The study of vibrating strings – or any other acoustic phenomenon – depends on a solid foundation of observation and experimentation. Here, we study the tools manually.
When I discovered, with instruments from India, the existence of bridges that allowed the revelation of harmonics, I started a whole research that lasted five years and I created all sorts of bridges using different shapes and materials. Once I better understood this system, I was able to make an adjustable harmonic bridge that could adapt to all types of strings. Several of my instruments are equipped with it, such as the Altars®, the Kotars® or the Tampuras.

While studying sound boards, I wondered one day what would happen if, instead of being fixed to the body of the instrument, the table was attached to the strings in only one place. My experiments confirmed what I had thought: there was an undeniable improvement of the timbres.
I called these suspended tables “resonators”. I made wooden ones, metallic, leather and synthetic ones, each revealing its own acoustic quality. Two of my instruments have resonators : the Orgue d’acier® (Steel organ) and the Tarbass®.

The choice of materials is fundamental when making an instrument’s skeleton. Each has its own mechanical and acoustic qualities that one must become familiar with.  Depending on which qualities it possesses, it will be able to fulfil different functions more precisely.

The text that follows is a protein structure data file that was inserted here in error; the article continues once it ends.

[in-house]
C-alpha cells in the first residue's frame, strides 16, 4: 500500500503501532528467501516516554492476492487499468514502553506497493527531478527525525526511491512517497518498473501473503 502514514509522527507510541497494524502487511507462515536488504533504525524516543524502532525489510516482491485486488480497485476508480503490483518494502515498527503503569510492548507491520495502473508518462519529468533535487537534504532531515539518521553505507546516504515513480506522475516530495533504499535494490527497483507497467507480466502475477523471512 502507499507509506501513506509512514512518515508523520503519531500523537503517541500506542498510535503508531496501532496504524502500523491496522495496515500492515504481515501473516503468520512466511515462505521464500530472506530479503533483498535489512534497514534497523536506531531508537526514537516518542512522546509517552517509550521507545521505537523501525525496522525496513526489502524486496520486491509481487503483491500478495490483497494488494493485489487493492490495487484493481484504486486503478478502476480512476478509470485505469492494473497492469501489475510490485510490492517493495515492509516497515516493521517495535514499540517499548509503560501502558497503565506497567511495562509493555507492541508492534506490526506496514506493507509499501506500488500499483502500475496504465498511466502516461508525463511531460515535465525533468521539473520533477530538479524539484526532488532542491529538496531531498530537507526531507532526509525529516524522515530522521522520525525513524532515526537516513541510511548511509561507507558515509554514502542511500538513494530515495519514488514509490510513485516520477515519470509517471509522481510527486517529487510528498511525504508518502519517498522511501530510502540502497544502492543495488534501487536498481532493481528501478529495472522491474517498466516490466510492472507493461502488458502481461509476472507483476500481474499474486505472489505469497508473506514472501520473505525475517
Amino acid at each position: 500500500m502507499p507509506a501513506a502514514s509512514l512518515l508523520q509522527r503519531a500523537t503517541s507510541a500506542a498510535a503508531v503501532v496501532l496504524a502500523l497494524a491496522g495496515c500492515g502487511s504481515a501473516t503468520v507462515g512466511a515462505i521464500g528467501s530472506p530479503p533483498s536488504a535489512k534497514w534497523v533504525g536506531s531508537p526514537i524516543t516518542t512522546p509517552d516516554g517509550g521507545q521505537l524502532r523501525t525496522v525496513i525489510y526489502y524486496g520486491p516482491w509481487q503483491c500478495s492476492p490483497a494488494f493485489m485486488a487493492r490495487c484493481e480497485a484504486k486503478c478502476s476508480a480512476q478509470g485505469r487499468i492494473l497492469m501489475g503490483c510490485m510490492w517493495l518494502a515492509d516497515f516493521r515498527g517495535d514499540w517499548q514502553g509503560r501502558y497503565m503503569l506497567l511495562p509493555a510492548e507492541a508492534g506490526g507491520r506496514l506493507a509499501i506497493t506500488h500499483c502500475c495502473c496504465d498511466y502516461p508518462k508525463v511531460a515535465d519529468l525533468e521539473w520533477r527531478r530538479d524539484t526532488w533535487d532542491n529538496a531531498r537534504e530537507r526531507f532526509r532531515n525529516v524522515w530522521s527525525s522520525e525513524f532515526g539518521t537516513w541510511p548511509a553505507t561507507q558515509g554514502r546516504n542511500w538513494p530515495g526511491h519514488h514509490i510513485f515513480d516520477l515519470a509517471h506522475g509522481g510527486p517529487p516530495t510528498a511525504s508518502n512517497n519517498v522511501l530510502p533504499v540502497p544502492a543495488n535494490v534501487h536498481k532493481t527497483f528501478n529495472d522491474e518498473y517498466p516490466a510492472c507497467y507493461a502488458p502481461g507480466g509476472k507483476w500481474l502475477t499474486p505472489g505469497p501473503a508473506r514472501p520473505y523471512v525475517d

Duralumin for instance can be used in very thin sheet for resonators, or in manufactured solid blocks for parts which have severe mechanical difficulties (string tension mechanics). Considering its low density, it can be used to make mechanic fastenings of a weight that is inferior to 2/3 of steel. Polycarbonate is nearly unbreakable and can be used in narrow widths, for a stretched soundboard (like a banjo’s skin), as in the case of an instrument called EagleTar®. Because of its light weight, even lighter than duralumin, and also because it happens to be an excellent transmitter, I used it rough-cut for the Kotar® mechanics.

I use all types of glues, which each have qualities specifically adapted to a certain function. Traditional glues (made of skin or bone) are best used for gluing wood or animal skin, polymerized glues are best for Plexiglas but also to bind wood and Plexiglas together. For more specific technical uses (assembling pieces that are very much engaged mechanically, or wood and metal liaisons), I prefer using bi-component fast setting acrylic or epoxy glues, and when I need to glue pre-stretched skin I’d rather use fast setting cyanocrylate glues. These new glues are an example of technological advances which allow the binding of materials which was not previously possible.

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